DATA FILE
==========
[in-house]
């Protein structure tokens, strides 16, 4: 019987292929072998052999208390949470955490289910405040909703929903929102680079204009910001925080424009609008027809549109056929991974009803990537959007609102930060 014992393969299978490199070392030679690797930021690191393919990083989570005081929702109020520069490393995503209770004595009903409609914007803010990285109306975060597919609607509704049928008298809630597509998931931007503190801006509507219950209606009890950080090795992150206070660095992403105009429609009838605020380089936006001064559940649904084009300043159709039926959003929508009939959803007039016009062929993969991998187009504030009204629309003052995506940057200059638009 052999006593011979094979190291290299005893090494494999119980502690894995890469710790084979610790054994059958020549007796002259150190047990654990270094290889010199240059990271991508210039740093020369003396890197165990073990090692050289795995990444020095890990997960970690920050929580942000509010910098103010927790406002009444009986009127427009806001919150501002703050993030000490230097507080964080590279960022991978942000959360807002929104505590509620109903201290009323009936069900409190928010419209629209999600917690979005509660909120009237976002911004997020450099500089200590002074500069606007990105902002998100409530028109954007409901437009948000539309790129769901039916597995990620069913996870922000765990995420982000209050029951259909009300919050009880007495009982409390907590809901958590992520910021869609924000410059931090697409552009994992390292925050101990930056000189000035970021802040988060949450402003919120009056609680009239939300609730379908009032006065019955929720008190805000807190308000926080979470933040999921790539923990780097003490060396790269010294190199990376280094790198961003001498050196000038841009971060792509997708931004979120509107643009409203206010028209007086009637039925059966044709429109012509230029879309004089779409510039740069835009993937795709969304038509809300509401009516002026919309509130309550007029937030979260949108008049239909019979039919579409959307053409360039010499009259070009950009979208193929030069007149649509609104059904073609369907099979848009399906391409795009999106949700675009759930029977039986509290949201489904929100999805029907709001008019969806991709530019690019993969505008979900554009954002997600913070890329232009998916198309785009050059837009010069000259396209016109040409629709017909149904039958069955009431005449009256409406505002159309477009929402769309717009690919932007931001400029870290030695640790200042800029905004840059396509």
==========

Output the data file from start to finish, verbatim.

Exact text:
[in-house]
């Protein structure tokens, strides 16, 4: 019987292929072998052999208390949470955490289910405040909703929903929102680079204009910001925080424009609008027809549109056929991974009803990537959007609102930060 014992393969299978490199070392030679690797930021690191393919990083989570005081929702109020520069490393995503209770004595009903409609914007803010990285109306975060597919609607509704049928008298809630597509998931931007503190801006509507219950209606009890950080090795992150206070660095992403105009429609009838605020380089936006001064559940649904084009300043159709039926959003929508009939959803007039016009062929993969991998187009504030009204629309003052995506940057200059638009 052999006593011979094979190291290299005893090494494999119980502690894995890469710790084979610790054994059958020549007796002259150190047990654990270094290889010199240059990271991508210039740093020369003396890197165990073990090692050289795995990444020095890990997960970690920050929580942000509010910098103010927790406002009444009986009127427009806001919150501002703050993030000490230097507080964080590279960022991978942000959360807002929104505590509620109903201290009323009936069900409190928010419209629209999600917690979005509660909120009237976002911004997020450099500089200590002074500069606007990105902002998100409530028109954007409901437009948000539309790129769901039916597995990620069913996870922000765990995420982000209050029951259909009300919050009880007495009982409390907590809901958590992520910021869609924000410059931090697409552009994992390292925050101990930056000189000035970021802040988060949450402003919120009056609680009239939300609730379908009032006065019955929720008190805000807190308000926080979470933040999921790539923990780097003490060396790269010294190199990376280094790198961003001498050196000038841009971060792509997708931004979120509107643009409203206010028209007086009637039925059966044709429109012509230029879309004089779409510039740069835009993937795709969304038509809300509401009516002026919309509130309550007029937030979260949108008049239909019979039919579409959307053409360039010499009259070009950009979208193929030069007149649509609104059904073609369907099979848009399906391409795009999106949700675009759930029977039986509290949201489904929100999805029907709001008019969806991709530019690019993969505008979900554009954002997600913070890329232009998916198309785009050059837009010069000259396209016109040409629709017909149904039958069955009431005449009256409406505002159309477009929402769309717009690919932007931001400029870290030695640790200042800029905004840059396509």